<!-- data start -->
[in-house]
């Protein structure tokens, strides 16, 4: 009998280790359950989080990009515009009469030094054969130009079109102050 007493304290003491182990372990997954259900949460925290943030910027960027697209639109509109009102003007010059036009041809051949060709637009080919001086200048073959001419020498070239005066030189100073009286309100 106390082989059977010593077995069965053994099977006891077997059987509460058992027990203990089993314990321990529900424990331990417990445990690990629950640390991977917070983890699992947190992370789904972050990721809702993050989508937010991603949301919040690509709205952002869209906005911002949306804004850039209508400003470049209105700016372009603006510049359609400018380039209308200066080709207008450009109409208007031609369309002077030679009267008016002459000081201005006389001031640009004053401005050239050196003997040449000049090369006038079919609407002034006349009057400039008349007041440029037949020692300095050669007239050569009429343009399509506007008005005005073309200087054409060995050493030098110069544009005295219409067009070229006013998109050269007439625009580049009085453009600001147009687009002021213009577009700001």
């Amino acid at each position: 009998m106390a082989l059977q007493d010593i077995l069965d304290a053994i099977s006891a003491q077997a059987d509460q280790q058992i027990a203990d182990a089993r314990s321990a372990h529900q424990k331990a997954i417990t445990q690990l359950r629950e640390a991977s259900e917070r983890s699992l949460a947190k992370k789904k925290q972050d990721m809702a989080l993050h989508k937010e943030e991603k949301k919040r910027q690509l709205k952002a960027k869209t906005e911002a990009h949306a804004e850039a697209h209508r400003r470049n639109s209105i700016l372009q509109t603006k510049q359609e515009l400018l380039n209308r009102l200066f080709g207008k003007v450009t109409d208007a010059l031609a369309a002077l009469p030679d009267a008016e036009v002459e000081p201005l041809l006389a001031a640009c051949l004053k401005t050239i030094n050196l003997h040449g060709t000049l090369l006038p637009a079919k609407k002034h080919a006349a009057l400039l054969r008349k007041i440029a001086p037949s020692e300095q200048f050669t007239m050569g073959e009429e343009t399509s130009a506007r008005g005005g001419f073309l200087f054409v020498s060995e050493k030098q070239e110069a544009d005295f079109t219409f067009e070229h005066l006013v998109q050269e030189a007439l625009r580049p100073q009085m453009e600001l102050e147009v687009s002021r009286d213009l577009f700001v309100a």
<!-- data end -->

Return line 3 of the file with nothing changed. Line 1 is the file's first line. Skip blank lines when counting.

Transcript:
């Amino acid at each position: 009998m106390a082989l059977q007493d010593i077995l069965d304290a053994i099977s006891a003491q077997a059987d509460q280790q058992i027990a203990d182990a089993r314990s321990a372990h529900q424990k331990a997954i417990t445990q690990l359950r629950e640390a991977s259900e917070r983890s699992l949460a947190k992370k789904k925290q972050d990721m809702a989080l993050h989508k937010e943030e991603k949301k919040r910027q690509l709205k952002a960027k869209t906005e911002a990009h949306a804004e850039a697209h209508r400003r470049n639109s209105i700016l372009q509109t603006k510049q359609e515009l400018l380039n209308r009102l200066f080709g207008k003007v450009t109409d208007a010059l031609a369309a002077l009469p030679d009267a008016e036009v002459e000081p201005l041809l006389a001031a640009c051949l004053k401005t050239i030094n050196l003997h040449g060709t000049l090369l006038p637009a079919k609407k002034h080919a006349a009057l400039l054969r008349k007041i440029a001086p037949s020692e300095q200048f050669t007239m050569g073959e009429e343009t399509s130009a506007r008005g005005g001419f073309l200087f054409v020498s060995e050493k030098q070239e110069a544009d005295f079109t219409f067009e070229h005066l006013v998109q050269e030189a007439l625009r580049p100073q009085m453009e600001l102050e147009v687009s002021r009286d213009l577009f700001v309100a």